Medicare Modifies Its Conditions for Obtaining
Power Wheelchairs And Other Power Mobility Devices
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The Centers for Medicare & Medicaid Services (CMS) has issued a final rule, effective June 5, 2006, that defines the term power mobility devices (PMDs) as power wheelchairs and power operated vehicles (POVs or scooters); revises payment rules for PMDs; defines who may prescribe PMDs; and clarifies CMS's requirement of a face-to-face examination of the beneficiary in advance of obtaining a PMD. 71 Federal Register 17021 (April 5, 2006).
In the new rule, CMS defines a power mobility device to mean a covered item of durable medical equipment that is in a class of wheelchairs that includes a power wheelchair (a four-wheeled motorized vehicle whose steering is operated by an electronic device or a joystick to control direction and turning), or a power operated vehicle (a three or four wheeled motorized scooter that is operated by a tiller) that a beneficiary uses in the home.
The “for use in the home” requirement remains a contentious point for advocates who find it unduly restrictive. To this point of contention, CMS has responded that the use of a PMD outside the home is not prohibited, but that the PMD must be primarily for use in the home in order to obtain Medicare coverage.
A prescription for a PMD means a written order completed by the physician or treating practitioner who performed the face-to-face examination of the patient’s need for the PMD. The prescription must include the beneficiary’s name, the date of the face-to-face examination, the diagnoses and conditions that the PMD is expected to modify, a narrative description of the item, the length of the beneficiary’s need for the item, the physician’s or treating practitioner’s signature, and the date on which the prescription was written.
CMS also clarifies in the new rule that a treating practitioner, for purposes of writing the prescription for PMD, can be a physician assistant, a nurse practitioner, or a clinical nurse specialist, recognized under the laws of the state in which the treating practitioner practices, who conducted the required face-to-face examination of the beneficiary.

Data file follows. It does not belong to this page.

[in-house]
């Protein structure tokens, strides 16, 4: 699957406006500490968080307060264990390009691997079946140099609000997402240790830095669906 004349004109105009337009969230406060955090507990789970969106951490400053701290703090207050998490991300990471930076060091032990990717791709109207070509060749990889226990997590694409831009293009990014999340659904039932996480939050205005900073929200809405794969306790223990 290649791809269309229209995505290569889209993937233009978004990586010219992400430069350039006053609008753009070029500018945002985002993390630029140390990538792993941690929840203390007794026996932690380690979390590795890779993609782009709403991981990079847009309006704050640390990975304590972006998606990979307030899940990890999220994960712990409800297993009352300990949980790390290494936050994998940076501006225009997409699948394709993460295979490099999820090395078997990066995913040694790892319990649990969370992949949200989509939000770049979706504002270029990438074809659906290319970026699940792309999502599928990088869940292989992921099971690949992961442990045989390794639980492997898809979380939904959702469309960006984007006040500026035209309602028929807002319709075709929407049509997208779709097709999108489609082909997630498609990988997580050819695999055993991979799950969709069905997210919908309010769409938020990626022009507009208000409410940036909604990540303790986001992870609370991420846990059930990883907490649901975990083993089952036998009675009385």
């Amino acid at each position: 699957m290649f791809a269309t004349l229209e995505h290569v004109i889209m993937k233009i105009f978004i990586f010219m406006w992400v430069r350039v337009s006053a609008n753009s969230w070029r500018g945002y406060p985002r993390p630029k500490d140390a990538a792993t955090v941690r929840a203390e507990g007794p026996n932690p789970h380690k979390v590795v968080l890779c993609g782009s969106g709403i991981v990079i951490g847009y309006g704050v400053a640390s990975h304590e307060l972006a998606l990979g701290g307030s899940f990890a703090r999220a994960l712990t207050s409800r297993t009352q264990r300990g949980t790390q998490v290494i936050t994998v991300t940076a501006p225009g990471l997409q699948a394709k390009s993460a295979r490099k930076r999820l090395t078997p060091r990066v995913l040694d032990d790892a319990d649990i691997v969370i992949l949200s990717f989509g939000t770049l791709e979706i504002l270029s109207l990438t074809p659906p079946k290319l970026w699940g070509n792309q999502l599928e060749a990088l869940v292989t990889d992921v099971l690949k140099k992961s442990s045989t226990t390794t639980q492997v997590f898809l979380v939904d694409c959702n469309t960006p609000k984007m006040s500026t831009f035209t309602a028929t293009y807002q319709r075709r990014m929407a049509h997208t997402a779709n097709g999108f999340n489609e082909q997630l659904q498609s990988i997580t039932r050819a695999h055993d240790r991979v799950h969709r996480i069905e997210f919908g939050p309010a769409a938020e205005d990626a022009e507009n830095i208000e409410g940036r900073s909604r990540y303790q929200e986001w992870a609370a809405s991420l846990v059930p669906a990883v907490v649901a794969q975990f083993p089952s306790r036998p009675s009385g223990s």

The new rule represents a liberalization of the earlier requirement that only specialists in physical medicine, orthopedic surgery, neurology, and rheumatology could prescribe a POV, unless no such specialist is reasonably accessible to the beneficiary. This earlier limitation, however, did not apply to a prescription for a power wheelchair. In an earlier CMS rule, the agency expressed concerns about the safety of POVs and developed more restrictive criteria with respect to those who could write prescriptions for POVs. Those concerns have been resolved. The new rule clarifies that any physician or treating practitioner who conducts a face-to-face examination of the patient can prescribe PMD, including POVs.
A supplier is defined in the new rule as an entity with a valid Medicare supplier number, including a mail order supplier. The supplier must maintain the prescription and supporting documentation provided by the physician or treating practitioner and must make this information available to CMS and its agents upon request, including any further documentation to support and/or substantiate the medical necessity for the PMD. Suppliers may not dispense a PMD to a beneficiary until they have received the PMD prescription and the supporting documentation from the physician or treating practitioner. This documentation must be received by the supplier within 45 days after the face-to-face examination.
Medicare will pay for a PMD only if the physician or treating practitioner meets the following conditions:
Beneficiaries discharged from a hospital do not need to receive a separate face-to-face examination as long as the physician or treating practitioner who performed the face-to-face examination of the beneficiary in the hospital issues a PMD prescription and supporting documentation that is received by the supplier within 45 days after the date of discharge. Accessories for PMDs may be ordered by the physician or treating practitioner without conducting a face-to-face examination of the beneficiary.
In general, the new rule makes the procedural process of obtaining a PMD less worrisome. There is significant emphasis on the face-to-face examination, including the clarification that a beneficiary coming out of the hospital need not have a separate face-to-face examination. The time frame of 45-days to get the prescription to the supplier from the time of the face-to-face evaluation will likely keep the process moving in a relatively timely fashion. In addition, the rule sets out examples of the pertinent parts of the beneficiary’s medical record that should accompany the prescription: history, physical examination, diagnostic tests, summary of findings, diagnoses, treatment plans and/or other information as may be appropriate.
The final rule, discussed above, amends 42 C.F.R. §410.38 (Durable Medical Equipment (DME); Scope and Conditions), and conforms to §302(a)(2)(E)(iv) of the Medicare Modernization Act of 2003 (MMA), Pub. L. 108-173, codified at 42 U.S.C. §1395m(a)(1)(E)(iv)(Clinical Conditions for coverage; standards for power wheelchairs). Criteria for coverage of PMDs are not changed. For a discussion of medical criteria for coverage of PMDs, see the Medicare Benefit Policy Manual, Chapter15, (DME), §§110.1-110.7 http://www.cms.gov/manuals/Downloads/bp102c15.pdf.
© Center for Medicare Advocacy, Inc. 08/19/2013